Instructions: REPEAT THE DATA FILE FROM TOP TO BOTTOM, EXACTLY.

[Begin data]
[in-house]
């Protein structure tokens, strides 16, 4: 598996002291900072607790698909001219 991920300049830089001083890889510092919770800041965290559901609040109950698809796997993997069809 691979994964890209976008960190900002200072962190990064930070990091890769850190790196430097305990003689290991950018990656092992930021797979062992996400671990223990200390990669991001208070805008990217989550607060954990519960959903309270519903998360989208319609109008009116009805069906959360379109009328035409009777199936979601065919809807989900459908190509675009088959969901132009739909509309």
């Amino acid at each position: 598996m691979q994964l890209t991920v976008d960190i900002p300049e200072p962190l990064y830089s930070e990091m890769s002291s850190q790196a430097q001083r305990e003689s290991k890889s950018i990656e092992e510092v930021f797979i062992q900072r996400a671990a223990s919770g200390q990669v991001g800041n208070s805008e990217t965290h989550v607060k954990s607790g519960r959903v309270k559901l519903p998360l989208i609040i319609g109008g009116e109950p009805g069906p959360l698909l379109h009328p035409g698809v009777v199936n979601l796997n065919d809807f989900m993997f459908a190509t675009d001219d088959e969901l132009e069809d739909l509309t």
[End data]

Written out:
[in-house]
């Protein structure tokens, strides 16, 4: 598996002291900072607790698909001219 991920300049830089001083890889510092919770800041965290559901609040109950698809796997993997069809 691979994964890209976008960190900002200072962190990064930070990091890769850190790196430097305990003689290991950018990656092992930021797979062992996400671990223990200390990669991001208070805008990217989550607060954990519960959903309270519903998360989208319609109008009116009805069906959360379109009328035409009777199936979601065919809807989900459908190509675009088959969901132009739909509309």
């Amino acid at each position: 598996m691979q994964l890209t991920v976008d960190i900002p300049e200072p962190l990064y830089s930070e990091m890769s002291s850190q790196a430097q001083r305990e003689s290991k890889s950018i990656e092992e510092v930021f797979i062992q900072r996400a671990a223990s919770g200390q990669v991001g800041n208070s805008e990217t965290h989550v607060k954990s607790g519960r959903v309270k559901l519903p998360l989208i609040i319609g109008g009116e109950p009805g069906p959360l698909l379109h009328p035409g698809v009777v199936n979601l796997n065919d809807f989900m993997f459908a190509t675009d001219d088959e969901l132009e069809d739909l509309t």